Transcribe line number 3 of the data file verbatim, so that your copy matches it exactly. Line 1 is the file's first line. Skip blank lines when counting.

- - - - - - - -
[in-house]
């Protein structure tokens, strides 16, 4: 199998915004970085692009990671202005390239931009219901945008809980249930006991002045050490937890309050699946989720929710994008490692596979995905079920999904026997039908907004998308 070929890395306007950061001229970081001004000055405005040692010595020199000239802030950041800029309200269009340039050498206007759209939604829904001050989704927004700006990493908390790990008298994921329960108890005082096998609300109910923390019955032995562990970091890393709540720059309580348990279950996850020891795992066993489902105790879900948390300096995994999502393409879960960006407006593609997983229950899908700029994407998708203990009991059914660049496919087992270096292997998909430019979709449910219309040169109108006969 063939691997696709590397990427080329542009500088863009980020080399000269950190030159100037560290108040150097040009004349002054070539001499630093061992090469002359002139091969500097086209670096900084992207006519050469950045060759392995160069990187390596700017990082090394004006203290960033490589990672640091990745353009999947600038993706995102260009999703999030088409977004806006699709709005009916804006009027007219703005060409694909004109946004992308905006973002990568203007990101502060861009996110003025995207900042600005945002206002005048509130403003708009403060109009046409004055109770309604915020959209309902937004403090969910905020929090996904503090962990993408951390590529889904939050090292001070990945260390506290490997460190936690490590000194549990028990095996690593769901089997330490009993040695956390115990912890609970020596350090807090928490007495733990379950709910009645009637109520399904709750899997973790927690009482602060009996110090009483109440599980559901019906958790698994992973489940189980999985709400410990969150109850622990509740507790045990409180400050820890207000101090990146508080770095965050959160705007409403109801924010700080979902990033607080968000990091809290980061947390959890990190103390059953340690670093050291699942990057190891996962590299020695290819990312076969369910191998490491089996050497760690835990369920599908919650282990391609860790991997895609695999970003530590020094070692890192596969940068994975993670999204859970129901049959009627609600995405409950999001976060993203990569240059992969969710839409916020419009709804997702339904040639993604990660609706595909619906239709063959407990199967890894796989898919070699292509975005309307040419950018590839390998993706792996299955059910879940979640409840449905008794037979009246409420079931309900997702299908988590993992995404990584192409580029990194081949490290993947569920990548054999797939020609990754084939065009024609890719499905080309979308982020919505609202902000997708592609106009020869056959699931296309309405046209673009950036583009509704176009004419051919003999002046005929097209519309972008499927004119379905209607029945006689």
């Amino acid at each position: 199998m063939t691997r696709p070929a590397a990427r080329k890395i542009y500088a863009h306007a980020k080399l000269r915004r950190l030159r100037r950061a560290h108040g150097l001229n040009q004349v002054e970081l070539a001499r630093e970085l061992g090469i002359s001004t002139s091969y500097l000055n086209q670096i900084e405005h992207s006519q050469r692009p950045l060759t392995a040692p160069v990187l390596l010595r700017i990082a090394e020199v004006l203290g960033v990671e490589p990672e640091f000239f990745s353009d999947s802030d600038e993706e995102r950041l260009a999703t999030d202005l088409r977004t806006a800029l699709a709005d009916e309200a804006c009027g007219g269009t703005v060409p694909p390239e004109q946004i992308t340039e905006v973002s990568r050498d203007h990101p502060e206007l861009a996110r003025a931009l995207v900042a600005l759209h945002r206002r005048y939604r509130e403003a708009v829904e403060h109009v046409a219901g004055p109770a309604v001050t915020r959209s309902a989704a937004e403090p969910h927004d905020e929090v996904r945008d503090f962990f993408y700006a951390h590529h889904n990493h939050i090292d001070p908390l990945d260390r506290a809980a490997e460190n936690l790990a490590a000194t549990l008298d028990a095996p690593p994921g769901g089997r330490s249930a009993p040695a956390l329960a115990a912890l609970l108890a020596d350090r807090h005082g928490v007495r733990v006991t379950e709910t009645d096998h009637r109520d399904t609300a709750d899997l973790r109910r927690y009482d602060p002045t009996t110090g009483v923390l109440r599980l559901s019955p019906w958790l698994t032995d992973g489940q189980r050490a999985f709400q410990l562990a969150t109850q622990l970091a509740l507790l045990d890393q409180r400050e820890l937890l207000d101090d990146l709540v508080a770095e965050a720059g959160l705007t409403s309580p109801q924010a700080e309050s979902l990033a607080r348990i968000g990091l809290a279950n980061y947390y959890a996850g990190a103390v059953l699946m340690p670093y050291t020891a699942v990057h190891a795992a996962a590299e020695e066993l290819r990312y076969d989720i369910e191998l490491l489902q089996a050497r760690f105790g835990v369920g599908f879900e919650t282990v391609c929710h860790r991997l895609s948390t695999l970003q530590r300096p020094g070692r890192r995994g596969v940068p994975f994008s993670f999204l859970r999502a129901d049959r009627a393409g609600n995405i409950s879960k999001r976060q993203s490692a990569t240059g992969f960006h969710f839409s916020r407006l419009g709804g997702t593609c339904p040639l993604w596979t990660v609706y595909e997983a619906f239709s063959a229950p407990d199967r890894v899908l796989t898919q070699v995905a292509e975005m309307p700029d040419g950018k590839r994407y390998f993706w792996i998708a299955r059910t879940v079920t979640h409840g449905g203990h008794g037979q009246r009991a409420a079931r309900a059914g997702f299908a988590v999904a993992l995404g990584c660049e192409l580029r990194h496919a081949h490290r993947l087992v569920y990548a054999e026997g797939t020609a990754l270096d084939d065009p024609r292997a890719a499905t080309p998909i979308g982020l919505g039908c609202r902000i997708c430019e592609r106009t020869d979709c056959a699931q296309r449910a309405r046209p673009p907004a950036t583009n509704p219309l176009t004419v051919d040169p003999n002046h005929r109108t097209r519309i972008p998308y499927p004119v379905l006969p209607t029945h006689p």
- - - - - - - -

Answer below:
């Amino acid at each position: 199998m063939t691997r696709p070929a590397a990427r080329k890395i542009y500088a863009h306007a980020k080399l000269r915004r950190l030159r100037r950061a560290h108040g150097l001229n040009q004349v002054e970081l070539a001499r630093e970085l061992g090469i002359s001004t002139s091969y500097l000055n086209q670096i900084e405005h992207s006519q050469r692009p950045l060759t392995a040692p160069v990187l390596l010595r700017i990082a090394e020199v004006l203290g960033v990671e490589p990672e640091f000239f990745s353009d999947s802030d600038e993706e995102r950041l260009a999703t999030d202005l088409r977004t806006a800029l699709a709005d009916e309200a804006c009027g007219g269009t703005v060409p694909p390239e004109q946004i992308t340039e905006v973002s990568r050498d203007h990101p502060e206007l861009a996110r003025a931009l995207v900042a600005l759209h945002r206002r005048y939604r509130e403003a708009v829904e403060h109009v046409a219901g004055p109770a309604v001050t915020r959209s309902a989704a937004e403090p969910h927004d905020e929090v996904r945008d503090f962990f993408y700006a951390h590529h889904n990493h939050i090292d001070p908390l990945d260390r506290a809980a490997e460190n936690l790990a490590a000194t549990l008298d028990a095996p690593p994921g769901g089997r330490s249930a009993p040695a956390l329960a115990a912890l609970l108890a020596d350090r807090h005082g928490v007495r733990v006991t379950e709910t009645d096998h009637r109520d399904t609300a709750d899997l973790r109910r927690y009482d602060p002045t009996t110090g009483v923390l109440r599980l559901s019955p019906w958790l698994t032995d992973g489940q189980r050490a999985f709400q410990l562990a969150t109850q622990l970091a509740l507790l045990d890393q409180r400050e820890l937890l207000d101090d990146l709540v508080a770095e965050a720059g959160l705007t409403s309580p109801q924010a700080e309050s979902l990033a607080r348990i968000g990091l809290a279950n980061y947390y959890a996850g990190a103390v059953l699946m340690p670093y050291t020891a699942v990057h190891a795992a996962a590299e020695e066993l290819r990312y076969d989720i369910e191998l490491l489902q089996a050497r760690f105790g835990v369920g599908f879900e919650t282990v391609c929710h860790r991997l895609s948390t695999l970003q530590r300096p020094g070692r890192r995994g596969v940068p994975f994008s993670f999204l859970r999502a129901d049959r009627a393409g609600n995405i409950s879960k999001r976060q993203s490692a990569t240059g992969f960006h969710f839409s916020r407006l419009g709804g997702t593609c339904p040639l993604w596979t990660v609706y595909e997983a619906f239709s063959a229950p407990d199967r890894v899908l796989t898919q070699v995905a292509e975005m309307p700029d040419g950018k590839r994407y390998f993706w792996i998708a299955r059910t879940v079920t979640h409840g449905g203990h008794g037979q009246r009991a409420a079931r309900a059914g997702f299908a988590v999904a993992l995404g990584c660049e192409l580029r990194h496919a081949h490290r993947l087992v569920y990548a054999e026997g797939t020609a990754l270096d084939d065009p024609r292997a890719a499905t080309p998909i979308g982020l919505g039908c609202r902000i997708c430019e592609r106009t020869d979709c056959a699931q296309r449910a309405r046209p673009p907004a950036t583009n509704p219309l176009t004419v051919d040169p003999n002046h005929r109108t097209r519309i972008p998308y499927p004119v379905l006969p209607t029945h006689p």